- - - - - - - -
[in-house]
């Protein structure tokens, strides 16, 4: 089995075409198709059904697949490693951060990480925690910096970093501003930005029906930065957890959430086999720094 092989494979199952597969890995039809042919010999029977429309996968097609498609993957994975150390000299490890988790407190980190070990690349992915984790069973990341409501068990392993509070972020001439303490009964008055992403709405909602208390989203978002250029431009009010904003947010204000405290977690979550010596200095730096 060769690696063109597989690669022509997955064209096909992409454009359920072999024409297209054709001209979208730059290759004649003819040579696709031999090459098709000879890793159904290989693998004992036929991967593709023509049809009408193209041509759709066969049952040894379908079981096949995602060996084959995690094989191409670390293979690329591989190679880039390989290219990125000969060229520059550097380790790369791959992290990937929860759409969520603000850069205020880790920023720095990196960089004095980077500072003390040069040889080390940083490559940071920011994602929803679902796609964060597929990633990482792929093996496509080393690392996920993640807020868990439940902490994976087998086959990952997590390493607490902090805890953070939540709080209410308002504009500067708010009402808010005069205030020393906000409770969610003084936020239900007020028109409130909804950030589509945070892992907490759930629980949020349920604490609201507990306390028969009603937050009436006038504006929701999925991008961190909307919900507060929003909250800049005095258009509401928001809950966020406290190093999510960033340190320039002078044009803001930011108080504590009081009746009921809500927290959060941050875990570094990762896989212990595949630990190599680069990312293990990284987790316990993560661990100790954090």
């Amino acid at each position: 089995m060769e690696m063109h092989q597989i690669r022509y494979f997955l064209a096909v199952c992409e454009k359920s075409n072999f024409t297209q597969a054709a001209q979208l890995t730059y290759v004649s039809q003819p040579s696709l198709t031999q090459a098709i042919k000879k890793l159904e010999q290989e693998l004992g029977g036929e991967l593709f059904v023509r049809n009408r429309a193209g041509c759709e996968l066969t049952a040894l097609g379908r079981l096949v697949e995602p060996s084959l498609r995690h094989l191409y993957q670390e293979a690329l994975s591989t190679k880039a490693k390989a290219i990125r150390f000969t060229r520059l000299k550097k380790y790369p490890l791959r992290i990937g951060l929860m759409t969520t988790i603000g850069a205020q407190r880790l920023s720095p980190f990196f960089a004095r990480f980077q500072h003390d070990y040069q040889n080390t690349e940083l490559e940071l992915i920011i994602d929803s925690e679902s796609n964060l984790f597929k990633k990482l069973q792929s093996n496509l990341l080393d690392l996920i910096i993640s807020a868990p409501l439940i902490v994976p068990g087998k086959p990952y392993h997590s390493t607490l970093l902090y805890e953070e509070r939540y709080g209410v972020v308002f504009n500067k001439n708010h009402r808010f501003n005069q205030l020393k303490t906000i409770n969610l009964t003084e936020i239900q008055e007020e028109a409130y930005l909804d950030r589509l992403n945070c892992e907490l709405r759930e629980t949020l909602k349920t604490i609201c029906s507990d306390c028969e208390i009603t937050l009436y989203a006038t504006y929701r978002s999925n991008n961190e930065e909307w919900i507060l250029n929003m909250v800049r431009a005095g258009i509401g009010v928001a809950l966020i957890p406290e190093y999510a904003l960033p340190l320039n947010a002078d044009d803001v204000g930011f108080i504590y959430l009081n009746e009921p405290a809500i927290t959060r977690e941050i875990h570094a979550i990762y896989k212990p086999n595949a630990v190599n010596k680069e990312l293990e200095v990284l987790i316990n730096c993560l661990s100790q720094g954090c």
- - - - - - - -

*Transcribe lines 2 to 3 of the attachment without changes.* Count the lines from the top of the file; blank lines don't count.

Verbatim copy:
């Protein structure tokens, strides 16, 4: 089995075409198709059904697949490693951060990480925690910096970093501003930005029906930065957890959430086999720094 092989494979199952597969890995039809042919010999029977429309996968097609498609993957994975150390000299490890988790407190980190070990690349992915984790069973990341409501068990392993509070972020001439303490009964008055992403709405909602208390989203978002250029431009009010904003947010204000405290977690979550010596200095730096 060769690696063109597989690669022509997955064209096909992409454009359920072999024409297209054709001209979208730059290759004649003819040579696709031999090459098709000879890793159904290989693998004992036929991967593709023509049809009408193209041509759709066969049952040894379908079981096949995602060996084959995690094989191409670390293979690329591989190679880039390989290219990125000969060229520059550097380790790369791959992290990937929860759409969520603000850069205020880790920023720095990196960089004095980077500072003390040069040889080390940083490559940071920011994602929803679902796609964060597929990633990482792929093996496509080393690392996920993640807020868990439940902490994976087998086959990952997590390493607490902090805890953070939540709080209410308002504009500067708010009402808010005069205030020393906000409770969610003084936020239900007020028109409130909804950030589509945070892992907490759930629980949020349920604490609201507990306390028969009603937050009436006038504006929701999925991008961190909307919900507060929003909250800049005095258009509401928001809950966020406290190093999510960033340190320039002078044009803001930011108080504590009081009746009921809500927290959060941050875990570094990762896989212990595949630990190599680069990312293990990284987790316990993560661990100790954090």
């Amino acid at each position: 089995m060769e690696m063109h092989q597989i690669r022509y494979f997955l064209a096909v199952c992409e454009k359920s075409n072999f024409t297209q597969a054709a001209q979208l890995t730059y290759v004649s039809q003819p040579s696709l198709t031999q090459a098709i042919k000879k890793l159904e010999q290989e693998l004992g029977g036929e991967l593709f059904v023509r049809n009408r429309a193209g041509c759709e996968l066969t049952a040894l097609g379908r079981l096949v697949e995602p060996s084959l498609r995690h094989l191409y993957q670390e293979a690329l994975s591989t190679k880039a490693k390989a290219i990125r150390f000969t060229r520059l000299k550097k380790y790369p490890l791959r992290i990937g951060l929860m759409t969520t988790i603000g850069a205020q407190r880790l920023s720095p980190f990196f960089a004095r990480f980077q500072h003390d070990y040069q040889n080390t690349e940083l490559e940071l992915i920011i994602d929803s925690e679902s796609n964060l984790f597929k990633k990482l069973q792929s093996n496509l990341l080393d690392l996920i910096i993640s807020a868990p409501l439940i902490v994976p068990g087998k086959p990952y392993h997590s390493t607490l970093l902090y805890e953070e509070r939540y709080g209410v972020v308002f504009n500067k001439n708010h009402r808010f501003n005069q205030l020393k303490t906000i409770n969610l009964t003084e936020i239900q008055e007020e028109a409130y930005l909804d950030r589509l992403n945070c892992e907490l709405r759930e629980t949020l909602k349920t604490i609201c029906s507990d306390c028969e208390i009603t937050l009436y989203a006038t504006y929701r978002s999925n991008n961190e930065e909307w919900i507060l250029n929003m909250v800049r431009a005095g258009i509401g009010v928001a809950l966020i957890p406290e190093y999510a904003l960033p340190l320039n947010a002078d044009d803001v204000g930011f108080i504590y959430l009081n009746e009921p405290a809500i927290t959060r977690e941050i875990h570094a979550i990762y896989k212990p086999n595949a630990v190599n010596k680069e990312l293990e200095v990284l987790i316990n730096c993560l661990s100790q720094g954090c």